Towards an ‘International Criminal Evidence’?
Reflections on Proving International Crimes, as the ICC Turns 20
Does the International Criminal Court (ICC) have an ‘evidence problem’? Recent practice would seem to suggest so. Numerous cases have been dismissed at the confirmation of charges stage, with the Pre-Trial Chamber determining that the ‘substantial grounds to believe’ standard of proof had not been met. Last year, the Al Hassan Trial Chamber disappointingly admitted alleged ‘torture-tainted’ evidence, limiting its analysis to whether the statements were obtained through ill-treatment, and not the broader system of detention in which the accused was held at the time he gave those statements. High-profile acquittals such as those of Laurent Gbagbo and Charles Blé Goudé at the no case to answer stage of proceedings, and that of Jean-Pierre Bemba Gombo on appeal, included sharp criticisms of the Office of the Prosecutor (OTP) for failing to bring sufficient evidence to support its case.
The Bemba Appeal Judgment, its accompanying dissenting and separate opinions, and the paroxysm of commentary that surrounded it, provided a fascinating insight into some of the key tensions, disputes and uncertainties that have plagued the ICC since its inception. It showed that fundamental questions, such as the extent to which Trial Chambers should underscore which evidence supports a factual finding and how that evidence led the Chamber to its conclusions, are answered differently by different judges. It also demonstrated a sharp dispute in interpretation on the standard of appeal for findings of fact, and the role of the confirmation of the charges stage of proceedings in shaping the later trial. The Bemba Appeal Judgment highlighted that some of the cracks that had begun to show in earlier ICC case law had now become a gaping chasm.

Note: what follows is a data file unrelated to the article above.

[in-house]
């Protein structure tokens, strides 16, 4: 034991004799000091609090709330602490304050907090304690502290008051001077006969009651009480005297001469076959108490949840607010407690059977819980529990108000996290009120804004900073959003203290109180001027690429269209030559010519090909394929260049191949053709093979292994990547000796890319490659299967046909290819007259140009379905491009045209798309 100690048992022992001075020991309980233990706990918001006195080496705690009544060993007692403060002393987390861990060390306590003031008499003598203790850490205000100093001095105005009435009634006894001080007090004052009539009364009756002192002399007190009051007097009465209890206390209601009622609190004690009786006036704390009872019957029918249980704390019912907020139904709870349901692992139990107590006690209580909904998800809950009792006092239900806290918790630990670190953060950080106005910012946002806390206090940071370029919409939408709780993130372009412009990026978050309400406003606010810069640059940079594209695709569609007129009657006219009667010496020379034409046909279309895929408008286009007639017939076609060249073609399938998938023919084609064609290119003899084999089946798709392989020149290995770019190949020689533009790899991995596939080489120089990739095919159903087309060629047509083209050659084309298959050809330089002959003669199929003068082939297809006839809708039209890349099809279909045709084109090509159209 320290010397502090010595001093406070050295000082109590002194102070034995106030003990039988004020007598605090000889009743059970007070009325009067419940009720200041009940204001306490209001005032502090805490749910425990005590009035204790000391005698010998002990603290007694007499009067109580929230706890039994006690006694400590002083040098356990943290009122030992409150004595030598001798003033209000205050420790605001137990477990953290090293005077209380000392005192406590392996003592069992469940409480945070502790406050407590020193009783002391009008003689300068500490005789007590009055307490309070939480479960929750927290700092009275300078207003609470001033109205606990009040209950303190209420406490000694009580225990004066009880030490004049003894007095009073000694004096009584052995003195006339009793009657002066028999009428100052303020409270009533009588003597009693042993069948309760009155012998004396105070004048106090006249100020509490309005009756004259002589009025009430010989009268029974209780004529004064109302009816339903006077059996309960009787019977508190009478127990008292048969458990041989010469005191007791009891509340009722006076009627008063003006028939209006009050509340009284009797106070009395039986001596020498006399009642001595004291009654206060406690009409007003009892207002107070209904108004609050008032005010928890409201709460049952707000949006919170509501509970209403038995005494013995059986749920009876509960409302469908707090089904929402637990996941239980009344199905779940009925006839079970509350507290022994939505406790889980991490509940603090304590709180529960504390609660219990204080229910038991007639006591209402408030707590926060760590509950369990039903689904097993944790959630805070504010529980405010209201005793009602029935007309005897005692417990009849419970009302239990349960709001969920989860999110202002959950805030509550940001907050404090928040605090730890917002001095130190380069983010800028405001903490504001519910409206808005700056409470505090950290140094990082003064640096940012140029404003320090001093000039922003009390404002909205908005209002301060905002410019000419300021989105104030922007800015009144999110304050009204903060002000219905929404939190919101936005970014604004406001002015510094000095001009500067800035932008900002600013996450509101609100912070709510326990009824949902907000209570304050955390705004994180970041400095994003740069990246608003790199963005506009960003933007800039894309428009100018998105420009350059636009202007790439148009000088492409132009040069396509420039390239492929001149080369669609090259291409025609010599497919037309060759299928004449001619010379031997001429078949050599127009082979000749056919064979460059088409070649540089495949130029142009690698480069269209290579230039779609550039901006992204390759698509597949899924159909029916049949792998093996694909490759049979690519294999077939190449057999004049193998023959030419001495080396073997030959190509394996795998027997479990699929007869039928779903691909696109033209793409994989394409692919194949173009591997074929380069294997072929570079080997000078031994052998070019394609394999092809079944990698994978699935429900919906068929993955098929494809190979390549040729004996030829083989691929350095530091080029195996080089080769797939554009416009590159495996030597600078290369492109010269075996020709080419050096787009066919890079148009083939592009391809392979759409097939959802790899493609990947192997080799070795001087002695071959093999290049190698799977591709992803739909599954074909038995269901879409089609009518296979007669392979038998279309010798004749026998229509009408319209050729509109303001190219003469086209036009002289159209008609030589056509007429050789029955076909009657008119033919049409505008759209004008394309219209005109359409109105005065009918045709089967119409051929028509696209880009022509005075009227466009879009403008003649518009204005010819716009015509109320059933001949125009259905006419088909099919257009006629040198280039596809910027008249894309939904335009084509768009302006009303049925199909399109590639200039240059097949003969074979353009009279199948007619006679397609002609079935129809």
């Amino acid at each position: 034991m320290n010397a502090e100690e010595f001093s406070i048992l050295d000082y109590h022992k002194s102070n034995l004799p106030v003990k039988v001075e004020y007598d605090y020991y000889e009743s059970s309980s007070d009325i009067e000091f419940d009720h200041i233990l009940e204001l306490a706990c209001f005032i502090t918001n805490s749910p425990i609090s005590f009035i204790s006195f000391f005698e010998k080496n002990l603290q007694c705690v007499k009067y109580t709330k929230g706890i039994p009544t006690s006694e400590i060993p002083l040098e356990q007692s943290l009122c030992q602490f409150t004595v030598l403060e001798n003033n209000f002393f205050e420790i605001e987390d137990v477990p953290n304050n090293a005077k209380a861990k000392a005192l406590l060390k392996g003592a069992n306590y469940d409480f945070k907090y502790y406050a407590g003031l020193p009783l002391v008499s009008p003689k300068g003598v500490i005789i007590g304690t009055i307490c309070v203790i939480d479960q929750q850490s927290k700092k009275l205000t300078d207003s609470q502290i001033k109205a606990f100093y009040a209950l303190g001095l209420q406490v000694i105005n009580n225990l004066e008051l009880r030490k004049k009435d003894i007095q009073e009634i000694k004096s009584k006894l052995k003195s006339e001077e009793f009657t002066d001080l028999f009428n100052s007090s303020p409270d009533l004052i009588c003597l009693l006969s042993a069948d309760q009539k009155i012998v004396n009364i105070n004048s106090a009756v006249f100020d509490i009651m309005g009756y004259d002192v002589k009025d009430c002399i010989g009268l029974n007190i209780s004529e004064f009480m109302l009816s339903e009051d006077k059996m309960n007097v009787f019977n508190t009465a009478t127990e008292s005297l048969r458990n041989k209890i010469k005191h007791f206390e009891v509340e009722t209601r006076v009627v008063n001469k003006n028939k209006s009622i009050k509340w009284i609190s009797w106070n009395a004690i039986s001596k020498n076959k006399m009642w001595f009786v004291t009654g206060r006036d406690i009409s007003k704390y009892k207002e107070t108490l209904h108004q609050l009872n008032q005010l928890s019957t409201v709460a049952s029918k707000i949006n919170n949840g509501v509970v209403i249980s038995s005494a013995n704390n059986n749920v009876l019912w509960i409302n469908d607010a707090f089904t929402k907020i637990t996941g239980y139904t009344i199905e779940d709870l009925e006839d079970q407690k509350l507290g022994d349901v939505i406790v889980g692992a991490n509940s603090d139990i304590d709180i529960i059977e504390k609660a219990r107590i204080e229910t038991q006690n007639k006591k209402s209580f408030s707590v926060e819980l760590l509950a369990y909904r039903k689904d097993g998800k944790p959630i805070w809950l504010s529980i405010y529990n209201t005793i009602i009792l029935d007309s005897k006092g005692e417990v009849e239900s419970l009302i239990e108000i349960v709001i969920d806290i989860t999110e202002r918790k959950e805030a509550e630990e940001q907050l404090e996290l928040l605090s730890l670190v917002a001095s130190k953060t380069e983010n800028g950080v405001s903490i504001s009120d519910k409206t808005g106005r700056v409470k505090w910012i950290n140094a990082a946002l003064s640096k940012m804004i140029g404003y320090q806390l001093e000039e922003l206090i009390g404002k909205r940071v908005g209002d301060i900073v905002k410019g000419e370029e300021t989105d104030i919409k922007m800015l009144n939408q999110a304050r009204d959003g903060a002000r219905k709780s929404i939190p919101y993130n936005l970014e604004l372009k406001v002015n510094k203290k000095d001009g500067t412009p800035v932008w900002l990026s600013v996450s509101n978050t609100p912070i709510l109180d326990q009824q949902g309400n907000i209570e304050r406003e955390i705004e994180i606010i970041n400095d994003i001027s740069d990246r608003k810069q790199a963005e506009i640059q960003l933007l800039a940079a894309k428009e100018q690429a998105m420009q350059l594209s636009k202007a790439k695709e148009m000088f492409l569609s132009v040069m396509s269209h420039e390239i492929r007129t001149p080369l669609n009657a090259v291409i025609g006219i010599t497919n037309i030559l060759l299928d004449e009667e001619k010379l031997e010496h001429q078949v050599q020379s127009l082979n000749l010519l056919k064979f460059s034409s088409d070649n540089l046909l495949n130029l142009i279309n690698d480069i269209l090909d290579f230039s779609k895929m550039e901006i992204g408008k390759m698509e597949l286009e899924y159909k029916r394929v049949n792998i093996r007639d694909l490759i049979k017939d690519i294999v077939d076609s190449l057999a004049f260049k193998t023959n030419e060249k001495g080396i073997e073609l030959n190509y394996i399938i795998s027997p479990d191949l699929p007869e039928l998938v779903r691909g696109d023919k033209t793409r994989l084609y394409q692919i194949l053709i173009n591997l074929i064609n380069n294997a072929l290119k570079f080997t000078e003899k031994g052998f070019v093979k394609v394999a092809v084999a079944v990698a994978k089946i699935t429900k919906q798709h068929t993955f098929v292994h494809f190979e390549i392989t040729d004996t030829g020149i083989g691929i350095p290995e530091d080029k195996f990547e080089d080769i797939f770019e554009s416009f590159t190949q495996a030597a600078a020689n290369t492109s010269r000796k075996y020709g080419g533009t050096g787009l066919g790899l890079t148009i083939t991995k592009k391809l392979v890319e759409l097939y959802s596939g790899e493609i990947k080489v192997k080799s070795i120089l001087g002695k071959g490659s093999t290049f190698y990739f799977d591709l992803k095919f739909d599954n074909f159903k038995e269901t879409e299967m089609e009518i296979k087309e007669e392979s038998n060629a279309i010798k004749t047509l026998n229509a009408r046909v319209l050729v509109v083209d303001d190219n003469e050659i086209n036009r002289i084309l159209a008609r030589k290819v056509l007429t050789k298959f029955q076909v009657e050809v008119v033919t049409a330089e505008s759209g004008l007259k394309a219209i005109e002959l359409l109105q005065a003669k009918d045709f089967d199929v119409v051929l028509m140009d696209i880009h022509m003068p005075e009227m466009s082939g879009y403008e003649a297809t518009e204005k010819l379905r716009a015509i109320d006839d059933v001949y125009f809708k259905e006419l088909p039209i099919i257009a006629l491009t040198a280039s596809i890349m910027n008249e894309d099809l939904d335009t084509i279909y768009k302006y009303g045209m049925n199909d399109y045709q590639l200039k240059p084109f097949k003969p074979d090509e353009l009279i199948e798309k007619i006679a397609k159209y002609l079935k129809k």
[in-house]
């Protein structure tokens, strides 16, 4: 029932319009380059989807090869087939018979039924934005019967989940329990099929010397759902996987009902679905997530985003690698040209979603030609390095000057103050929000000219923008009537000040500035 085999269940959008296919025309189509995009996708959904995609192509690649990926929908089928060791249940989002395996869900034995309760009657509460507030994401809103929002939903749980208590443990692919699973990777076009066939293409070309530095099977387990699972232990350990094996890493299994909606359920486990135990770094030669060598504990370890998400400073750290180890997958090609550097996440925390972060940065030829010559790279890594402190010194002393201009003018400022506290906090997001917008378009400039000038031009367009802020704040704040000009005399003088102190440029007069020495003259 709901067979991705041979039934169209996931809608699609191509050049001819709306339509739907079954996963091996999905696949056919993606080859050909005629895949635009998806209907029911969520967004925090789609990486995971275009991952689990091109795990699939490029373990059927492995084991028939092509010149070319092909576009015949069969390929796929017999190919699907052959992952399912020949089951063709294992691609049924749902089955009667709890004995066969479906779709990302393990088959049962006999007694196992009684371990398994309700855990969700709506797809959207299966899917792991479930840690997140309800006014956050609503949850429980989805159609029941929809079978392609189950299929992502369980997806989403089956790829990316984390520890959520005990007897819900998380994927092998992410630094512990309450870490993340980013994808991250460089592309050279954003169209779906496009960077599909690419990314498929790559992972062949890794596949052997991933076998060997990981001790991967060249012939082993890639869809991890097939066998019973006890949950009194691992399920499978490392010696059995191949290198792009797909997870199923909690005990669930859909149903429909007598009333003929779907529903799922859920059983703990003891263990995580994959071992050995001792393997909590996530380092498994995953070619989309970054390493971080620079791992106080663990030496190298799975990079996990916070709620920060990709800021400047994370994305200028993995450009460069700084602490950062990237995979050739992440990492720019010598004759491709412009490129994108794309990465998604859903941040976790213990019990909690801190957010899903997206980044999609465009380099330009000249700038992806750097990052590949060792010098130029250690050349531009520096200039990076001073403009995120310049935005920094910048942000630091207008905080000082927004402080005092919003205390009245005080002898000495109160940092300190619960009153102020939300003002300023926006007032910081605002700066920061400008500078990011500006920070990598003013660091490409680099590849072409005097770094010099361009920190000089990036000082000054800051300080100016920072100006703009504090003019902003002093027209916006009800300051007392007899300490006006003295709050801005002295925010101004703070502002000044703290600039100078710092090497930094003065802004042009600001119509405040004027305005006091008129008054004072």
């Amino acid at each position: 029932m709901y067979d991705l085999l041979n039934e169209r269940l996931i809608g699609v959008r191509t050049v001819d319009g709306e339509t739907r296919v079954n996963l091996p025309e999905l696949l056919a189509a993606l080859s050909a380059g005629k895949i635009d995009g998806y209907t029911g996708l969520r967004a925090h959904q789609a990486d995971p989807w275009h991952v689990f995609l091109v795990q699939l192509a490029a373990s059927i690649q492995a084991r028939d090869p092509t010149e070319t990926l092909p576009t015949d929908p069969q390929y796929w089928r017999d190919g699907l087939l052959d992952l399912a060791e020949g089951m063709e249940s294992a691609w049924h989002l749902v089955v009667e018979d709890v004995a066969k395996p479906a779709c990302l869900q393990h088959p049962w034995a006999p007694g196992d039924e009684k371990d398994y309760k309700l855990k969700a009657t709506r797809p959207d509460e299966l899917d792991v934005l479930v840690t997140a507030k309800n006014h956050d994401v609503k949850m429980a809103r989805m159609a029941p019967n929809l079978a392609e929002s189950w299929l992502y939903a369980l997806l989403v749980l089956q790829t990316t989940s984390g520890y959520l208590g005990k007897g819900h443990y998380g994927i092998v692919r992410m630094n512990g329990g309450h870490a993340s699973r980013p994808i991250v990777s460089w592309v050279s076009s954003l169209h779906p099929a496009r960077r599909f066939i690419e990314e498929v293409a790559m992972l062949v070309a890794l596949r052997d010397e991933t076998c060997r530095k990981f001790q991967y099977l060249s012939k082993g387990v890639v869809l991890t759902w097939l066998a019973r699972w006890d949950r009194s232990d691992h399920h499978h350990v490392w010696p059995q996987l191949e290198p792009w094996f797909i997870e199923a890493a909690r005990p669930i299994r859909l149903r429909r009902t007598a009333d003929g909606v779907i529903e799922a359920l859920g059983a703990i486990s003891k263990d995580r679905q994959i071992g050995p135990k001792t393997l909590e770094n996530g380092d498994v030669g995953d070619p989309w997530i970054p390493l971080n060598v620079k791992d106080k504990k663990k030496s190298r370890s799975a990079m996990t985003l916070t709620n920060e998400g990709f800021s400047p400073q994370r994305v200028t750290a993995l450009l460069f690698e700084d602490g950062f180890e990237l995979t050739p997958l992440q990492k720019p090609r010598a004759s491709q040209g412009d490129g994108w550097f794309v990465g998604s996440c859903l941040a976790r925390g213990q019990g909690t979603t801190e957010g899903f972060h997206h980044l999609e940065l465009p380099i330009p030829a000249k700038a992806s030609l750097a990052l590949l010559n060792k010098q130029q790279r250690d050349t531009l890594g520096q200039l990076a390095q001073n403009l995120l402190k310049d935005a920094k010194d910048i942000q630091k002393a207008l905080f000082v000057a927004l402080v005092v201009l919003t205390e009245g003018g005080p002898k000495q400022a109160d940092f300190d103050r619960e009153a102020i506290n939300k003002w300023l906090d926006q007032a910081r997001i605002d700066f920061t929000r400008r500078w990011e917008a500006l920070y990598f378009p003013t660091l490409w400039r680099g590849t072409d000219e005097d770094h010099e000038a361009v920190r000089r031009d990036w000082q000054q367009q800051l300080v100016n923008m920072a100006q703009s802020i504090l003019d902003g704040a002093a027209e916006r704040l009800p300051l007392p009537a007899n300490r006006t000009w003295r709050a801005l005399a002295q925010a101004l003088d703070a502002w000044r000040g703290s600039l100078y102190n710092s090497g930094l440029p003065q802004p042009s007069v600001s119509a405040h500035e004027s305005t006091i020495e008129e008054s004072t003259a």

Judgments must tell a story that is accountable to the evidence. But fact-finding has traditionally been perceived as the poorer sibling to the analysis of legal principles. This dichotomy between facts and law is a false one, to the extent that each legal rule is, in the words of Jerome Frank, a ‘conditional statement referring to facts’. That is to say, the consequences of a legal rule (in the case of international criminal law, the consequence of punishment) can only follow where a particular set of facts has been proven. And substantive law develops through a dialogue with the particular factual features of each case.
At the conference to mark the ICC’s 20th anniversary held on 1 July this year, several commentators remarked that the Court is now leaving its difficult adolescent years and entering full maturity, but many questions remain unanswered. Now is the time to reflect upon and consider the best epistemic conditions for international criminal fact-finding. In my forthcoming book, ‘Proving International Crimes’, I argue that, because of the flexibility built in to the legal and procedural frameworks of international criminal courts and tribunals, practice on many key issues of proof is still evolving, and as such is unpredictable and uncertain. At the same time, investigators, lawyers, scholars, human rights advocates and other fact-finders look at the law and practice of the ICC to establish what standards need to be met in the rigorous collection, preservation, presentation, and analysis of certain types of evidence, only to find the Court’s jurisprudence gazing blankly back at them.
To develop international criminal evidence as a coherent body of law, ICC judges need to do three key things:
- Abandon the ‘submission’ model for evidence, whereby decisions on the admissibility and relevance of the majority of tendered evidence are deferred until the end of trial. This relatively new practice, now very popular amongst Trial Chambers, gives little guidance to either the parties or the wider public as to what evidence was deemed reliable and why, unless it is explicitly discussed in the final judgment. For example, in Bemba et al., the parties provided competing arguments as to whether material found from an individual’s Facebook account was necessarily reliable and attributable to that person, given that anyone could, in principle, set up an account under someone else’s name. The Chamber did not explicitly address the admissibility of these photographs found on Facebook in its judgment, which means that parties in future cases seeking to admit such evidence have no guidance as to what is needed to show authenticity and reliability. More broadly, as Freeman and Vazquez Llorente have argued, the submission model appears incompatible with the huge volumes of digital evidence that are likely to play a central role in future trials.